Figure 1: Visualization of an intrauterine pregnancy on a transvaginal ultrasound.3

 

 

Structure Transvaginal Ultrasound Transabdominal Ultrasound
Gestational Sac 4.5-5 weeks 5.5-6 weeks
Yolk Sac 5-5.5 weeks 6-6.5 weeks
Fetal Pole 5.5-6 weeks 7 weeks
Cardiac Activity 6 weeks 7 weeks
Fetal Parts 8 weeks >8 weeks

Table 2: Ultrasound findings based on gestational age.5

 


Diagnosis of Ectopic Pregnancy

An ectopic pregnancy is suspected in all women with a positive pregnancy test when no intrauterine pregnancy is visualized on ultrasonography. A low β-hCG or declining β-hCG does not exclude an ectopic. Ultrasound findings of an ectopic pregnancy may include an extrauterine gestational sac or embryonic cardiac activity outside of the uterus, a complex adnexal mass, or intraperitoneal fluid.3

From emupdates.com

 


Management of Ectopic Pregnancy

Is the patient unstable?

  • If the patient is hemodynamically unstable (tachycardia or hypotension or pale or syncopal) then commence immediate resuscitation (IV Access, CBC, type & crossmatch,  iv fluids, transfusion, etc) and stat consult to ObGyn.

In stable patients

  • Consult ObGyn
  • The gold-standard of treatment for ectopic pregnancy is surgical management however, treatment options include expectant, or medical management.6 Medical management with methotrexate, a folic acid antagonist that inhibits DNA synthesis and cell production, has a higher success rate when initiated at lower β-hCG levels. Methotraxate is initiated if β-hCG is <5000 mlU/mL and is reserved for those with reliable follow up as β-hCG levels are required to be trended until they are undetectable. Individuals with renal disease, hepatic disease, active pulmonary disease, or immunodeficiencies are not candidates for methotrexate.3,7 Individuals who do not meet the criteria for medical management, are hemodynamically unstable, have failed methotrexate, or a ruptured ectopic is suspected, will receive surgical management.6

 


Case Report Continued

The patient was hemodynamically stable on presentation. Her vital signs were normal. As part of the initial assessment, PoCUS was used to further evaluate for the presence of free fluid in the abdomen or pelvis. Free fluid was identified in the RUQ in both Morrison’s pouch and surrounding the caudal tip of the liver. Intraperitoneal fluid was also seen in the LUQ in both the subphrenic and splenorenal spaces. Free fluid was also visualized in Douglas’ pouch in the pelvic view.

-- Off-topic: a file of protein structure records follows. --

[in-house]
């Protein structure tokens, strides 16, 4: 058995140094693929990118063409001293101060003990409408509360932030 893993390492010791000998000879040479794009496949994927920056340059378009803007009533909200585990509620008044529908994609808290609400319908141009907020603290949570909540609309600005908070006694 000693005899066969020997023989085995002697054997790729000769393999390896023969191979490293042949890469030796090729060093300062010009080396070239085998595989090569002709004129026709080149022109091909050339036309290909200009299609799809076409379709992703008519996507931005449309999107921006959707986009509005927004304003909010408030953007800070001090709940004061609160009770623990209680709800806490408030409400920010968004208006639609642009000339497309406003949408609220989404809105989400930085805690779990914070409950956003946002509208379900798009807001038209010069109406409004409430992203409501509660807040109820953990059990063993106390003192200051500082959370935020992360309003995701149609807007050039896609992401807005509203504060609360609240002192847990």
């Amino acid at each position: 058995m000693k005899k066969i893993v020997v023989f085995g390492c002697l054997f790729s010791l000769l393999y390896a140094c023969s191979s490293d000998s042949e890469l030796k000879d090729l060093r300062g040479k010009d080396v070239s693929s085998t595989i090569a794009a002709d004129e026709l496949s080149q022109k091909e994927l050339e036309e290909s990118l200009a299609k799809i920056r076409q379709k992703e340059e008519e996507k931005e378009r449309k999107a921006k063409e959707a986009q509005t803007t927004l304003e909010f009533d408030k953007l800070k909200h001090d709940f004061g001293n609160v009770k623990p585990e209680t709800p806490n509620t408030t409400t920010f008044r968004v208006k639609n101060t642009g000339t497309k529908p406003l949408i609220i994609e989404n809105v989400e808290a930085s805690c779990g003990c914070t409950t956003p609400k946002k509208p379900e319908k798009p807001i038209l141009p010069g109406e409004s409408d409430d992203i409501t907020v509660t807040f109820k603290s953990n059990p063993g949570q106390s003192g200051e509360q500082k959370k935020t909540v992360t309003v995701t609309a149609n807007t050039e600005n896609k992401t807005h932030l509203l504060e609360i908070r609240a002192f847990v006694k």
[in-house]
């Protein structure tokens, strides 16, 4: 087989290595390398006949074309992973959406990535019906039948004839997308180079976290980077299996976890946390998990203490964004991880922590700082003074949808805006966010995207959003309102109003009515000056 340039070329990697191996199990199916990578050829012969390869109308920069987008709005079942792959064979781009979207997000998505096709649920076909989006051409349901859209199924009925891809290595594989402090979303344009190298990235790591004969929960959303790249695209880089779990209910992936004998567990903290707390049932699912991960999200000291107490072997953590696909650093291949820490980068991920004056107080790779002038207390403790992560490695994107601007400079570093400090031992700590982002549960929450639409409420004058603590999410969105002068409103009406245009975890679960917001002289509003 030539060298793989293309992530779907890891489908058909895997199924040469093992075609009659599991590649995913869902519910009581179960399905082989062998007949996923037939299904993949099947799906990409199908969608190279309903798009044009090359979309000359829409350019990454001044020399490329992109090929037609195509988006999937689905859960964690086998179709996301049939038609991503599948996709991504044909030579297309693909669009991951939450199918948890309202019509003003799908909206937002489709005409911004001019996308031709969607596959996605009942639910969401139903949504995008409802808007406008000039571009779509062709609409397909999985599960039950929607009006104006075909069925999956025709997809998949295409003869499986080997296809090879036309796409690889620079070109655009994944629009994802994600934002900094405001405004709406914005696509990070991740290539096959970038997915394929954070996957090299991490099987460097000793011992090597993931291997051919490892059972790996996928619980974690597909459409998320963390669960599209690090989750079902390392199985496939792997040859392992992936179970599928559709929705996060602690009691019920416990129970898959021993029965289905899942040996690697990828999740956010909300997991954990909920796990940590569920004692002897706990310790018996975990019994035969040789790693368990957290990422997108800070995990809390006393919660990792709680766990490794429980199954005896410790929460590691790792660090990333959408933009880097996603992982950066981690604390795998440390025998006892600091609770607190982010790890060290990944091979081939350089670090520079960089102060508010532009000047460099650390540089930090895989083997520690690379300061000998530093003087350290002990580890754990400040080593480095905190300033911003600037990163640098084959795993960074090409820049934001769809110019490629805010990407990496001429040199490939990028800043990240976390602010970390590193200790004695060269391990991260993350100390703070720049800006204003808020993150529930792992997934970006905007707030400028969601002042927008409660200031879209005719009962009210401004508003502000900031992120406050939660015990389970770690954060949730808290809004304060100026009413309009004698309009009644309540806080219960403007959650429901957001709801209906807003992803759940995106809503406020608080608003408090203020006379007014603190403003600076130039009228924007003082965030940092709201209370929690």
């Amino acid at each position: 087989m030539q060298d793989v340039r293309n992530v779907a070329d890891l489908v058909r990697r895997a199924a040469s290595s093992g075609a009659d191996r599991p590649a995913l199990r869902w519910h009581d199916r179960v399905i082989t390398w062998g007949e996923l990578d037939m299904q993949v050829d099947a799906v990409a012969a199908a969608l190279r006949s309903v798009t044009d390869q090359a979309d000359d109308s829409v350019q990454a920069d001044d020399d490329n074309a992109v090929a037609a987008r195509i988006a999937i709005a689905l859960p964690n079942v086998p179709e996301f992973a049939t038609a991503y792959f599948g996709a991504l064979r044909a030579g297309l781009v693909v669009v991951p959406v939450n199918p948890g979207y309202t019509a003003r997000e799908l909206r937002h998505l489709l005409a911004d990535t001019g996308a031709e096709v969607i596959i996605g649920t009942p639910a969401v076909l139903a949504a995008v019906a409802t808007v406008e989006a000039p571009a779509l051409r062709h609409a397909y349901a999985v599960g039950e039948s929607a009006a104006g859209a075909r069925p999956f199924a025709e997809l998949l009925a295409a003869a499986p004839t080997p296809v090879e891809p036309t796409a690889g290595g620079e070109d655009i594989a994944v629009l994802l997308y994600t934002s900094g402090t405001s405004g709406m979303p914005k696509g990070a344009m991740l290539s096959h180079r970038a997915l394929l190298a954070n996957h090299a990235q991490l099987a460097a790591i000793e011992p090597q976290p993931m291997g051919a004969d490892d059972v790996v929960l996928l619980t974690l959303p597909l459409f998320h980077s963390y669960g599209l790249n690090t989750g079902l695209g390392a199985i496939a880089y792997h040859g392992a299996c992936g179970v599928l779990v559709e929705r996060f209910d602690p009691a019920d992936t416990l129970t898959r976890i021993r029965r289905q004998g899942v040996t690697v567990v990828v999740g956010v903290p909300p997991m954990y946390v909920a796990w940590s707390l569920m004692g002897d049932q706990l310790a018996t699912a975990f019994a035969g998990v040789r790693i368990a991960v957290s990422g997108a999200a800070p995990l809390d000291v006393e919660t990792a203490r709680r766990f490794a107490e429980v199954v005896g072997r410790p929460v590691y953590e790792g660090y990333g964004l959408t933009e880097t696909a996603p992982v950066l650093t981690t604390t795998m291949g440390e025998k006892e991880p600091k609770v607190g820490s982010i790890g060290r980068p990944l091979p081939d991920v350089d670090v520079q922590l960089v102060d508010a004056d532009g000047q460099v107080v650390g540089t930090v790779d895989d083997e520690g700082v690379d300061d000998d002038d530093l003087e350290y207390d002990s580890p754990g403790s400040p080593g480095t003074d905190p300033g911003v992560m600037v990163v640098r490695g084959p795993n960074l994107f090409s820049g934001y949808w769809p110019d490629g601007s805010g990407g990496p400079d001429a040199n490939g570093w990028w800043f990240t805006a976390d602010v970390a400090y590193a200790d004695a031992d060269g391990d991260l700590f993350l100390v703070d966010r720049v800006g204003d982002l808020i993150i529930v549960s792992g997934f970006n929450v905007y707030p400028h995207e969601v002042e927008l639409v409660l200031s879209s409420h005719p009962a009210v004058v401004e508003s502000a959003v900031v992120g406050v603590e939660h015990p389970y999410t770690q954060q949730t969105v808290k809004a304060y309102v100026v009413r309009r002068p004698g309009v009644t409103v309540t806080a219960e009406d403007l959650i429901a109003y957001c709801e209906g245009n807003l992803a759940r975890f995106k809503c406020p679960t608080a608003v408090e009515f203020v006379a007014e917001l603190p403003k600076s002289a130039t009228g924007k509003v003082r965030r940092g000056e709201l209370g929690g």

RUQ

LUQ

Pelvis

 

Throughout the PoCUS examination the patient remained well appearing, however she had become hypotensive with a blood pressure of 90/53 mmHg. Her initial bloodwork had come back at this time revealing a β-hCG of 32 mlU/mL and a Hgb of 67 g/L. The patient received 1g of TXA, and a 1L bolus of normal saline while PRBC’s were ordered. She was documented to be Rh+ thus, she did not require RhoGAM (anti-D immune globulin). An urgent consultation to Obstetrics and Gynecology was made following the visualization of intraabdominal fluid and the patient underwent an exploratory laparotomy shortly after.

 


Key Points

  • Ectopic pregnancy should be considered in the differential diagnosis of any female patient, of childbearing age, presenting with abdominal pain, syncope or shock
  • An Intrauterine contraceptive device does not exclude an ectopic
  • Unless a previous ultrasound has documented the presence of an intrauterine pregnancy, an empty uterus in a patient with a positive pregnancy test should be considered to be a possible ectopic until ruled out
  • An intrauterine pregnancy on ultrasound requires the following to be confirmed:
    • A gestational sac and a yolk sac, in the uterus which is juxtaposed to the bladder
    • or a gestational sac containing a normal fetal pole, in the uterus which is juxtaposed to the bladder
  • A low β-hCG or declining β-hCG does not exclude an ectopic
  • Medical management of ectopic pregnancy with methotrexate requires close follow-up. Failure can occur. Ruptured ectopic pregnancy can still occur.

 


Further Reading

Ectopic Pregnancy and Ruptured Ectopic: Pitfalls in Diagnosis

ED Rounds – Early Pregnancy

The Pregnant ED Patient – A Compendium of Pearls

 

 


References

  1. Tulandi, T. (2020, November 2). Ectopic pregnancy: Clinical manifestations and diagnosis. Retrieved from: https://www.uptodate.com/contents/ectopic-pregnancy-clinical-manifestations-and-diagnosis?search=ectopic%20pregnancy&source=search_result&selectedTitle=1~150&usage_type=default&display_rank=1#H1
  2. Toy, E.C., Simon, B.C., Takenaka, K.Y., Liu, T.H., & Rosh, A.J. (2017). Ectopic Pregnancy. Case Files Emergency Medicine. (4th, pp. 369-376). McGraw-Hill Education.
  3. Hang, B.S. (2016). Obstetrics and Gynecology. Tintinalli’s Emergency Medicine: A Comprehensive Guide. (8th, pp. 629-633). McGraw-Hill Education.
  4. The American College of Obstetricians and Gynecologists. (2018, February). Retrieved from: https://www.acog.org/womens-health/faqs/ectopic-pregnancy
  5. Leonard, N.J. (2019, January 23). The Pregnant Pelvic POCUS. EMRounds. Retrieved from: https://emrounds.org/the-pregnant-pelvic-pocus/
  6. Tulandi, T. (2020, March 31). Ectopic pregnancy: Choosing a treatment. Retrieved from: https://www.uptodate.com/contents/ectopic-pregnancy-choosing-a-treatment?search=ectopic%20pregnancy&topicRef=5407&source=see_link#H2976630177